Jacinta: True, and that brings me to a study analysed on the Skeptics’ Guide to the Universe recently. I had read, like you, that women, overall, had more white matter (the myelinated connections between neurons) than men – by a large factor, and that men had more grey matter, though this was concentrated around particular areas such as the amygdalae and the hypothalamus. However, in the study referred to, the researchers wanted to find if there were any categorical differences between male and female brains. They looked at 4 data sets of MRI and fMRI scans, checking out anatomical and connectional or networking differences, to make comparisons. According to SGU’s Steven Novella (a practising neurologist), the media over-simplified the findings as saying there were no differences, but in fact it was more interesting than that. Novella found this study to be essentially an exercise in examining how we categorise things (how do we define and categorise a disease, for example, or a planet, or a species). How we do so depends on a range of factors, and increasing knowledge, and better technology, helps us to develop parameters for categorising…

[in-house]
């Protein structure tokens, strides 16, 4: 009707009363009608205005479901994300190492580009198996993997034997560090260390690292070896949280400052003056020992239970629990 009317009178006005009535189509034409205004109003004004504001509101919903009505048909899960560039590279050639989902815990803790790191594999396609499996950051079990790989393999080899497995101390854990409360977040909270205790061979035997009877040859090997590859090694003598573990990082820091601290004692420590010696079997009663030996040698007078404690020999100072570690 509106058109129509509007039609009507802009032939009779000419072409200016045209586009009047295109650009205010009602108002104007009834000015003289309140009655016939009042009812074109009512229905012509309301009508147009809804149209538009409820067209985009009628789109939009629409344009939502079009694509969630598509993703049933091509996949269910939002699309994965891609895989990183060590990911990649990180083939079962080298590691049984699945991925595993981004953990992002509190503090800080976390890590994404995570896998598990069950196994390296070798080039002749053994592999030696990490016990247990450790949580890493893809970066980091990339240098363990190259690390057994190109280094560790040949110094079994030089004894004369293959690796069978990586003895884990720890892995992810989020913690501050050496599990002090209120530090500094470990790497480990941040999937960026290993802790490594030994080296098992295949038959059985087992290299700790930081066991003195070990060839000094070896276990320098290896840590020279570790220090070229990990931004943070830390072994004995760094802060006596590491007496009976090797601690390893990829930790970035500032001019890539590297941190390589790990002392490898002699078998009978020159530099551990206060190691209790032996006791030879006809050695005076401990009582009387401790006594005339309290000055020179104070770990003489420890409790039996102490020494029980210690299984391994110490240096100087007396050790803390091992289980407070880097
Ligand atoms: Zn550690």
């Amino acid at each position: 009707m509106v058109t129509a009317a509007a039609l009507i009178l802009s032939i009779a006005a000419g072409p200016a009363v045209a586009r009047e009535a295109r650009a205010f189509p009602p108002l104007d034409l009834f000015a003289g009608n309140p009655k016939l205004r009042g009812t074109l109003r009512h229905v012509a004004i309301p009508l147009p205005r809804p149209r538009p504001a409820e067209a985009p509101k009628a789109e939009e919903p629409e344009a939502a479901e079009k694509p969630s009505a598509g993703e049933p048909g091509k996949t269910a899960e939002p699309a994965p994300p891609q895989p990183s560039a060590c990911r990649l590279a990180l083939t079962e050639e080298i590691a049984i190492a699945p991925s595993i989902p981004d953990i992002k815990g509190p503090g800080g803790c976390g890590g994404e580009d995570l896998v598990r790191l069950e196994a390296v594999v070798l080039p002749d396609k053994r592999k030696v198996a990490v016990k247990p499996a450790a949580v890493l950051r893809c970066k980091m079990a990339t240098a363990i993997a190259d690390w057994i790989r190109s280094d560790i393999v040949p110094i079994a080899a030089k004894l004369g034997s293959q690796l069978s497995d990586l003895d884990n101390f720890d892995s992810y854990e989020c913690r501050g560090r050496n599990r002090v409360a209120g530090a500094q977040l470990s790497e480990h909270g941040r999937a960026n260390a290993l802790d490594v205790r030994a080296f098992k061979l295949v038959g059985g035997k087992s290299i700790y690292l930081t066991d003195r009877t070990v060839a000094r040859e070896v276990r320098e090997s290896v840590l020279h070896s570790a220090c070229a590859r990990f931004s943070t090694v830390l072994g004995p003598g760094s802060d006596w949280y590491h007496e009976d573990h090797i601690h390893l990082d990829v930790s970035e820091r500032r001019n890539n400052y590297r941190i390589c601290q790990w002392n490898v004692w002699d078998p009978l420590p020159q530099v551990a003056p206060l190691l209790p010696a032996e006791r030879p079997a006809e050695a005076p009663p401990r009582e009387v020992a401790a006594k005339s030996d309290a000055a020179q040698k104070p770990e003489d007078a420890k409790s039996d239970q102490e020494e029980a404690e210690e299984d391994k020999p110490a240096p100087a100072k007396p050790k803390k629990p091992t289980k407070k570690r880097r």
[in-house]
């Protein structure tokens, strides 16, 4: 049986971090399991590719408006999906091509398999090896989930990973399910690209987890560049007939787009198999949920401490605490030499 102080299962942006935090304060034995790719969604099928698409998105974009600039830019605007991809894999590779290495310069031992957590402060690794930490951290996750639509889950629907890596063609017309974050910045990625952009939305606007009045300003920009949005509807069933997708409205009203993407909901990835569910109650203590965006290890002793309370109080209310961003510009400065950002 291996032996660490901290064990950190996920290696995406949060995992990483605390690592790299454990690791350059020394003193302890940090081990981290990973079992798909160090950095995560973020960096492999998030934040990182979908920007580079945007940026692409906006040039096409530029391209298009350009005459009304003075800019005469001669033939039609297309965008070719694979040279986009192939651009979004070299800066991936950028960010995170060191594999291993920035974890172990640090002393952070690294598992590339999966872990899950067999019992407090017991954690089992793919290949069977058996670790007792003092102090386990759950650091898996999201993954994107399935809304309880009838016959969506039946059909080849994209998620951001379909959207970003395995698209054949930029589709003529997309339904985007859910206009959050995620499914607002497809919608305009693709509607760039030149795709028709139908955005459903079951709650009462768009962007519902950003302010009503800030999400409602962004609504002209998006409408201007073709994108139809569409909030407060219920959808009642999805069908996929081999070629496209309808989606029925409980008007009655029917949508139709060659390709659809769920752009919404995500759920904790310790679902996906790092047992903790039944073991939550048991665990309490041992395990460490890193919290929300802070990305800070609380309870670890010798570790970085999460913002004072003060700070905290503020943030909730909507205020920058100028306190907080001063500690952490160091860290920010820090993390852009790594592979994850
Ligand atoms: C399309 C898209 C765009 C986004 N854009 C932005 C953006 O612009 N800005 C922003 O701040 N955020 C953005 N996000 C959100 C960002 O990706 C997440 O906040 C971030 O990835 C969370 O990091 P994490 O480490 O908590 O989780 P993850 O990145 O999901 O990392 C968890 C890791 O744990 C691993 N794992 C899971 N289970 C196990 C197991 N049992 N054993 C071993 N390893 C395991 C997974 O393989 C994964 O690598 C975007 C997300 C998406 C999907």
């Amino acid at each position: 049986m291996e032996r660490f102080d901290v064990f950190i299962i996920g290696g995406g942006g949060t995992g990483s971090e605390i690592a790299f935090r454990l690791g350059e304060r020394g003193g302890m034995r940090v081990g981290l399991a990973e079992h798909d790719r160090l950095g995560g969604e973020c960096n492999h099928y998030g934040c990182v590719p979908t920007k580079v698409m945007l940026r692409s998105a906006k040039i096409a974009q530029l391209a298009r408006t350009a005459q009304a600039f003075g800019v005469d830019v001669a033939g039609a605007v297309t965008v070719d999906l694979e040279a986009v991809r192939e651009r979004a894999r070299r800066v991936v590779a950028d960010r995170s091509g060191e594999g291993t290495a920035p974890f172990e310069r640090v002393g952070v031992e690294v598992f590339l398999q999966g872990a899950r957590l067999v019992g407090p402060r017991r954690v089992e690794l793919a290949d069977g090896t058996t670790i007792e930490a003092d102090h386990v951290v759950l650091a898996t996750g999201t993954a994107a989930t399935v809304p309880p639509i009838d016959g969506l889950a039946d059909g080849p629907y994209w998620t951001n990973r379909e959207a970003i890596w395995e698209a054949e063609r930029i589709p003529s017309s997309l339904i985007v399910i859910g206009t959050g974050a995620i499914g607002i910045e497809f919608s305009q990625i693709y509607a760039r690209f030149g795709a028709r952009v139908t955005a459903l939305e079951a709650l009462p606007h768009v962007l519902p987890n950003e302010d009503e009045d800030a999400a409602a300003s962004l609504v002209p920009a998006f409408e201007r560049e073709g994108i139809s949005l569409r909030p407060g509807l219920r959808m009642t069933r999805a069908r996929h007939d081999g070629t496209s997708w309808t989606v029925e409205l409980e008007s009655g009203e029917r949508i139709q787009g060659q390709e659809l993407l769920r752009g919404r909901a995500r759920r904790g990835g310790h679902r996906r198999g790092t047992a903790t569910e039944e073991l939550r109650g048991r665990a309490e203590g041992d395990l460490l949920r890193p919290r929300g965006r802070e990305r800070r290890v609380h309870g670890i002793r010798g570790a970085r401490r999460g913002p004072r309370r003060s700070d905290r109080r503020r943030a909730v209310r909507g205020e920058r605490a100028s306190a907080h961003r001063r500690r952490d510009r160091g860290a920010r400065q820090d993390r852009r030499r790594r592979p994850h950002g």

Canto: Though this also raises more problems… the more we know or learn, the more problematic our previous categories tend to become…

Jacinta: Anyway, in the case of female and male brains, the researchers distinguished between categorical differences and statistical differences. They used genitalia as a categorical difference. As Novella explains it, with genitalia we have a bimodal system, with male and female equipment…

Canto: I prefer to call it tackle…